Overview of Process

While few things are predictable and nothing is certain about the legislative process, the Private Fund Investment Advisers Registration Act has a decent chance of becoming law in a form not unlike that which was reported out of the House Financial Services Committee last week. The once-controversial bill was the subject of a remarkably bipartisan mark-up, particularly in contrast to the Consumer Financial Protection Agency Act (H.R. 3126) mark-up, which followed shortly thereafter. Most amendments to the bill were adopted by near-unanimous voice votes, and the Committee approved the bill, as amended, by a vote of 67 to 1 (Representative Ron Paul (R-TX) was the lone dissent).


Lessons for M&A Advisors in Crafting Engagement Letters

This post is based on a Wachtell, Lipton, Rosen & Katz memorandum by David A. Katz, William Savitt, and Ryan A. McLeod.

A federal court decision interpreting an investment bank’s engagement letter on a motion to dismiss highlights the risk that—absent careful drafting—financial advisors may be held liable to third-party beneficiaries on both contract and fiduciary duty claims. Baker v. Goldman Sachs, Civ. No. 09-10053-PBS (D. Mass. Sept. 15, 2009).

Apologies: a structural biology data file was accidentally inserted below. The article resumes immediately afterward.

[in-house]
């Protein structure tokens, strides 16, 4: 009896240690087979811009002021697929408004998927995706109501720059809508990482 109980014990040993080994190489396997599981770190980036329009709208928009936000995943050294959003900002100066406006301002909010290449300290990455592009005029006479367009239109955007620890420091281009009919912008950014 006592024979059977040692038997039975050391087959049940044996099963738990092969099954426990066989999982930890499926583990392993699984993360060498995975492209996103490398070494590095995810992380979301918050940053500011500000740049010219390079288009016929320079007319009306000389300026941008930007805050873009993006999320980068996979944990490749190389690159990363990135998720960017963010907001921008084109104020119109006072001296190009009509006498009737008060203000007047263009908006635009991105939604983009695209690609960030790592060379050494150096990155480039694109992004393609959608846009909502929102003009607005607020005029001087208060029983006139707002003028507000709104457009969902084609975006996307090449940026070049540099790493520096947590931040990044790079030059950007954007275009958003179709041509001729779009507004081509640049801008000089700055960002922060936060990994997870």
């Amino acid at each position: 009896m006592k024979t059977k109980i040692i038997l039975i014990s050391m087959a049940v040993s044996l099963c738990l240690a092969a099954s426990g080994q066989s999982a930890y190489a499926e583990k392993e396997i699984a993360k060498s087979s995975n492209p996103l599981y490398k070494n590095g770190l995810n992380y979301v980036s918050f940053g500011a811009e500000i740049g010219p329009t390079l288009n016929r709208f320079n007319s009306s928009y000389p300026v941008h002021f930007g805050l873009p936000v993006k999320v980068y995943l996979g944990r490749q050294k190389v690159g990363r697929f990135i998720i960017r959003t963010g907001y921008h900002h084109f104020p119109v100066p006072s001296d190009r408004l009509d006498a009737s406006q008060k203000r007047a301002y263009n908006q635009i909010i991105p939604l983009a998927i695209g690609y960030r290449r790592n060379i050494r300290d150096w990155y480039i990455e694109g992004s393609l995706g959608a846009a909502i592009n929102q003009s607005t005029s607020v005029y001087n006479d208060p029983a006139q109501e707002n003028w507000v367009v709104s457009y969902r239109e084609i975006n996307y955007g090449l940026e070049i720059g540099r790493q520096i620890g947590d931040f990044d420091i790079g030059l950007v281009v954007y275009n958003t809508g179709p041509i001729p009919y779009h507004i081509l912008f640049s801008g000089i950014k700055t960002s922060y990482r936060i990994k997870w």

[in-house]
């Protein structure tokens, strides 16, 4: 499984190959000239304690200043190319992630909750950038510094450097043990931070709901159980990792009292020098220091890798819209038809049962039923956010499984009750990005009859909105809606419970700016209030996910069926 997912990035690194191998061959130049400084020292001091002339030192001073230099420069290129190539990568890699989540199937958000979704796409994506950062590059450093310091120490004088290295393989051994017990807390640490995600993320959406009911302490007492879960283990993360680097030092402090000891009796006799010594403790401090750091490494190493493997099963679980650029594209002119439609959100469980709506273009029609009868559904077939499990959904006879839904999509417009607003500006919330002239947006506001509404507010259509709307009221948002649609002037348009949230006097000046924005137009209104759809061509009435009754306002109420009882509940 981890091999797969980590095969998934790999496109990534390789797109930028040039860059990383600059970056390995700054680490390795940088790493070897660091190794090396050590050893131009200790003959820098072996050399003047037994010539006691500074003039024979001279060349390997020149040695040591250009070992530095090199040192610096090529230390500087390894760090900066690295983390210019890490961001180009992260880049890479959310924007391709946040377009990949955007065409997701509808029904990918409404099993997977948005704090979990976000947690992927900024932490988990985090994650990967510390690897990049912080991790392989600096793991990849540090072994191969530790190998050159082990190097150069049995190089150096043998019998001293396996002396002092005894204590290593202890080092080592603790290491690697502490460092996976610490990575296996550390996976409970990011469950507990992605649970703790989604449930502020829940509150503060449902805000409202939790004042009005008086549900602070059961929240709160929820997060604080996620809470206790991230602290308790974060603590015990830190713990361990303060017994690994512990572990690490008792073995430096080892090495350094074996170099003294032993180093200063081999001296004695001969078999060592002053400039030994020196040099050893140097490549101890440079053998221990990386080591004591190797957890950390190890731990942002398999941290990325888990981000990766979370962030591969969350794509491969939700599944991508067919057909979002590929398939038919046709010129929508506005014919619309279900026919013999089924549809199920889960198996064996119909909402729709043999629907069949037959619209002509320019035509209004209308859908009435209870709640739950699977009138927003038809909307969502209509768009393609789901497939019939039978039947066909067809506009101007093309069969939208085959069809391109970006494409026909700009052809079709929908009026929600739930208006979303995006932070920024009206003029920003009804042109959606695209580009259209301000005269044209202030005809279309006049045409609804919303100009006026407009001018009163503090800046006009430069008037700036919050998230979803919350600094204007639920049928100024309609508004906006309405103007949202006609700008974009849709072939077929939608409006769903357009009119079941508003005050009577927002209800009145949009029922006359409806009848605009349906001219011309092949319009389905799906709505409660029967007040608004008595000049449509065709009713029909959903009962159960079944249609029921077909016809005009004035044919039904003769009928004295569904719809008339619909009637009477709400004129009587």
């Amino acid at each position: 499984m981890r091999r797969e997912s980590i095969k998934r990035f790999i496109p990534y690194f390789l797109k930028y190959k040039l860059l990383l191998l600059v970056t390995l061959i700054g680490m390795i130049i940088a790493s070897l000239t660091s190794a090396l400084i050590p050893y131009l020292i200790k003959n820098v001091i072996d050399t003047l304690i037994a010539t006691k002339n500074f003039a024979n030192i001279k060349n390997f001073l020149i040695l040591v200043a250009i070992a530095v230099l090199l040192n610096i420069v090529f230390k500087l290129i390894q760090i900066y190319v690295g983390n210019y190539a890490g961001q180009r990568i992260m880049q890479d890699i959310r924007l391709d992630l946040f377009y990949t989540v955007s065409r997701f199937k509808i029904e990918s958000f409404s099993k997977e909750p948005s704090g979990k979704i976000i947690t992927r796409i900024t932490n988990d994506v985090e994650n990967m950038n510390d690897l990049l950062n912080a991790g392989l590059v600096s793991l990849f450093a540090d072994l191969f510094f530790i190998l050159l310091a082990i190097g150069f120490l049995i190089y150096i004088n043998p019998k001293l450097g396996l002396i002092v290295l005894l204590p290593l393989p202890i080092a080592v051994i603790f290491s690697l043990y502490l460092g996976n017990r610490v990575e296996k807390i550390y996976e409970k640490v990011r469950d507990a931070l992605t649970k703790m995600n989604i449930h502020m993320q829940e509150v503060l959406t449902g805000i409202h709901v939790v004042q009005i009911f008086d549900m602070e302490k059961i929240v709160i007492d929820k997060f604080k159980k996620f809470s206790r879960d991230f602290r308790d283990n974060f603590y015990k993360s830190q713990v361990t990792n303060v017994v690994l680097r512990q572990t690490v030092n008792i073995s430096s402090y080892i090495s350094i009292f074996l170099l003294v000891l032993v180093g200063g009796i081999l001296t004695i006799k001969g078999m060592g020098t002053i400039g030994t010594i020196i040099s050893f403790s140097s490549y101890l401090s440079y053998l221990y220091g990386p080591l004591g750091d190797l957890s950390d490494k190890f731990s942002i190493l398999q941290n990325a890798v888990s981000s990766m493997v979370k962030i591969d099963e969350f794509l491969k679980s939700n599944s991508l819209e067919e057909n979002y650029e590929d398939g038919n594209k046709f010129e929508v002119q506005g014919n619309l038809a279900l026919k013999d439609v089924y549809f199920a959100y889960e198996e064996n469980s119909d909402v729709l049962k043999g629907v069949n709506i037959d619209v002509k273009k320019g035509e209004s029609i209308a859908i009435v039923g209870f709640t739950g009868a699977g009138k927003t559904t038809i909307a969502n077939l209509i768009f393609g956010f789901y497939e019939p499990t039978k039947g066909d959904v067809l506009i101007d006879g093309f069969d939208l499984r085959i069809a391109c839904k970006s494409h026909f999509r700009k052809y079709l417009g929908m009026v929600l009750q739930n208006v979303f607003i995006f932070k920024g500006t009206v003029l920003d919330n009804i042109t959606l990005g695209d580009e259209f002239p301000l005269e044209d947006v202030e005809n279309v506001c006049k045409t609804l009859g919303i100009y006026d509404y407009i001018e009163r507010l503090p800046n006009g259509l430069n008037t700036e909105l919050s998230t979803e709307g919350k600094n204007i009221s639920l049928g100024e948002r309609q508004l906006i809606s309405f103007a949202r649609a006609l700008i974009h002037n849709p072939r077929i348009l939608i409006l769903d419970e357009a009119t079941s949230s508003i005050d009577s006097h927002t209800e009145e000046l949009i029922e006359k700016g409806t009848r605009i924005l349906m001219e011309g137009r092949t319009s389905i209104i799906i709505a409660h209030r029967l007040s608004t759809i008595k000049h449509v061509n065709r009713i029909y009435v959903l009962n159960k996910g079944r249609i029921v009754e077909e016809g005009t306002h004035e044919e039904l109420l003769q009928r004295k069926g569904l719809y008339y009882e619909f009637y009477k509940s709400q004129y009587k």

The financial advisor represented a closely held company, founded and controlled by the Bakers, in connection with its review of potential strategic transactions in early 2000. Allegedly relying on the financial advisor’s advice, the company entered into a stock-for-stock merger agreement with a Dutch buyer, and the deal closed in June 2000. Just months later, the Wall Street Journal uncovered a massive accounting fraud at the Dutch buyer, whose shares subsequently lost all value and whose collapse cost the Bakers their investment. Seeking to recoup some of their losses, the Bakers filed suit against the financial advisor for breach of contract and fiduciary duty. The financial advisor moved to dismiss, arguing that its engagement agreement was with the closely held company alone and that it owed neither fiduciary nor contractual duties to the Bakers.